Friday, August 30, 2013

Food Safety: The Game Plan for Tailgate Parties

Pre-game tailgate parties are a long-standing American tradition enjoyed by many. Although tailgating is typically a cool weather activity in most areas of the country, it still requires the same safe food handling practices as summer picnicking. Let's take a look at some tailgate tips offered by USDA's Food Safety and Inspection Service (FSIS).

Foods like chili or stew can be kept hot with an insulated container. To ensure the food stays hot, first fill the container with boiling water, let stand for a few minutes, empty, and then put in the piping hot food. Keep the insulated container closed to keep the food hot (140° F or above) for several hours.
Plan ahead and chill the food in your refrigerator before packing for your tailgate. Carry all cold perishable foods, including potato or pasta salads, luncheon meats, raw hamburger patties, and cooked meat or chicken in an insulated cooler packed with several inches of ice, frozen gel packs or containers of frozen water. Wrap raw meat and poultry securely to prevent their juices from cross contaminating ready-to-eat foods.
Pack clean, wet, disposable cloths or moist towelettes and paper towels for cleaning hands and surfaces. Be sure to pack along water for cleaning up.

Meat and poultry cooked on a grill often browns very fast on the outside, so check using a food thermometer to be sure they are cooked thoroughly. Cook hamburgers, sausage and all cuts of pork to 160°F. For taste as well as safety, FSIS recommends cooking poultry breast meat to 170°F and dark meat to 180°F. Beef, veal and lamb steaks and roasts may be safely cooked to 145°F for medium rare. It is best to avoid partially cooking food ahead of time, which allows bacteria to multiply to the point that subsequent cooking cannot destroy them.

If bringing hot take-out food, eat it within 2 hours of purchase. Holding food at an unsafe temperature is a prime cause of foodborne illness. Food should not be left out of the cooler or off the grill for more than 2 hours (1 hour when the outside temperature is above 90°F). Cook only the amount of food that will be eaten to avoid the challenge of keeping leftovers at a safe temperature. Remember to discard any leftovers that are not ice cold after the game.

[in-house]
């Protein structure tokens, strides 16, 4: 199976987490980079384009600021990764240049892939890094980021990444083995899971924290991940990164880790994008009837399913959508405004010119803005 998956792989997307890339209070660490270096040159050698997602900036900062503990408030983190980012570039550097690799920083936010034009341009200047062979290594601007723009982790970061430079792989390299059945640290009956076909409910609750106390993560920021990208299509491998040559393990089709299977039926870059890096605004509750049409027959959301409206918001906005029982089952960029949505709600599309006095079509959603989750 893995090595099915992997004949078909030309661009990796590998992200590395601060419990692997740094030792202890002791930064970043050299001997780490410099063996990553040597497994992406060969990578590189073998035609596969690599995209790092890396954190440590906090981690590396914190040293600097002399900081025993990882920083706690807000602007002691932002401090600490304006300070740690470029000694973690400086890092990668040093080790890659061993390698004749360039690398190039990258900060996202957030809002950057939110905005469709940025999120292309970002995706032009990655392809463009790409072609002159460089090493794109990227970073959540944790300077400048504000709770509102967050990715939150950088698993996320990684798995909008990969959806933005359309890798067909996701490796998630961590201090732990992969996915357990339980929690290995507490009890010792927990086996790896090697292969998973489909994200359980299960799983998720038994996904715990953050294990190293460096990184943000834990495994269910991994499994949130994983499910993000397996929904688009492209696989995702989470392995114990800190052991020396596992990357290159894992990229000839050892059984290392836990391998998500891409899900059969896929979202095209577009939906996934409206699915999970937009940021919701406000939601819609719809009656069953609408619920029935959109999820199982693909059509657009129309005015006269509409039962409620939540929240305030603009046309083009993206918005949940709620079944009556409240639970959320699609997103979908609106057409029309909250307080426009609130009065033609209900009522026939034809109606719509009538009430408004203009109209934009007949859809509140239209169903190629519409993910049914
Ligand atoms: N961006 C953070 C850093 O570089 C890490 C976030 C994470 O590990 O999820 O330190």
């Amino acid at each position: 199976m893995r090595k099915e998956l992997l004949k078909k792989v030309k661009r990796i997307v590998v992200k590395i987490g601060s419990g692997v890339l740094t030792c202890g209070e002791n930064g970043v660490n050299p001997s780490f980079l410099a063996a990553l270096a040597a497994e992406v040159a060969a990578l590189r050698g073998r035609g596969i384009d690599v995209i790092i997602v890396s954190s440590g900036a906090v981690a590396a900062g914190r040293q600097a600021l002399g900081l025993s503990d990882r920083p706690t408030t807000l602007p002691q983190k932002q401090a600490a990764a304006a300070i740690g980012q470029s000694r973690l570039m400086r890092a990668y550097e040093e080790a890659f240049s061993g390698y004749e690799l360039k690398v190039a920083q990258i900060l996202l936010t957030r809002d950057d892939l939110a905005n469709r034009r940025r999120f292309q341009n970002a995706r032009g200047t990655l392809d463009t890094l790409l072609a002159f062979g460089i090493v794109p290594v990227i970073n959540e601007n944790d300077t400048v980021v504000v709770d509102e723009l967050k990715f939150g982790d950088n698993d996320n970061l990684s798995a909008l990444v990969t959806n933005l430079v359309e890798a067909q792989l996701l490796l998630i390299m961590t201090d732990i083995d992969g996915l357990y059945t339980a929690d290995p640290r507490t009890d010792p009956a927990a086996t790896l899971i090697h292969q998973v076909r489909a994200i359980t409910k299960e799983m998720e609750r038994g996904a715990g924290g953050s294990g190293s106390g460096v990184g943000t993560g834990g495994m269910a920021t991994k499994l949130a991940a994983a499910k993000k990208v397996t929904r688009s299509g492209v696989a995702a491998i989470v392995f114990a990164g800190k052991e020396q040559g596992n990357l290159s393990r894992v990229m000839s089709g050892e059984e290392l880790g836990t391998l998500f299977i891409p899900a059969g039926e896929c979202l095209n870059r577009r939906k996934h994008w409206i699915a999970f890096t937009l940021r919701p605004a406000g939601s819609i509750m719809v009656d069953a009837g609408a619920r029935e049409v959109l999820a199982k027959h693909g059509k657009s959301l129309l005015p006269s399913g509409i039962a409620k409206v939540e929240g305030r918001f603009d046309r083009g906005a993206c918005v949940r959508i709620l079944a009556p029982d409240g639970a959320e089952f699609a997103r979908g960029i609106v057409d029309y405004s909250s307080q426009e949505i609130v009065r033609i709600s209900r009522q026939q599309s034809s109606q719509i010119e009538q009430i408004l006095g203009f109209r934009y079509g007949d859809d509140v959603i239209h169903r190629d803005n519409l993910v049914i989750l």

Following this game plan is sure to reach the goal of preventing foodborne illness. For more information contact the Extension office at 940/627-3341.

Wednesday, August 28, 2013

Reasons for Illness in Trees

When people see a sick tree, they often think that some sort of disease is causing the illness. Actually, a majority of the problems causing trees and shrubs to look sick stem from stress or physical injury rather than disease.     A common symptom of stress or injury is marginal leaf burn, or leaves fringed by dead tissue. This has been a common problem with numerous species of trees and shrubs this summer. Marginal leaf burns are seldom caused by leaf disease, which usually shows up as random lesions (dead areas) scattered about the leaf? Leaf burn occurs at the leaf tip or along the leaf margin because salts (plant nutrients) accumulated along leaf margins. Anything that causes the plant to pump insufficient water (stress) can result in a toxic burn of this tissue because it contains the highest level of salt.
            Stress symptoms ranging from leaf burns to limb dieback or tree death can result from numerous causes. Drought is the most obvious cause of stress, but even more so this year. Generally every summer we see extremely dry weather, coupled with the heat of June and early July, may cause some serious problems for some homeowners. This year we are in a record drought and are setting records for 100 degree days, so it is no wonder why our landscapes and trees are suffering.  Large trees show responses to stress more slowly, some of the marginal burns now being observed relate to last summer. High temperatures cause plants to pump more water and simply compound drought problems. As temperatures exceed 100° F, water loss by some trees and shrubs can equal or exceed the ability of the roots to supply water, even when the soil moisture is not deficient. I expect we will continue to see some problems with trees and other landscape plants until we receive some significant rainfall.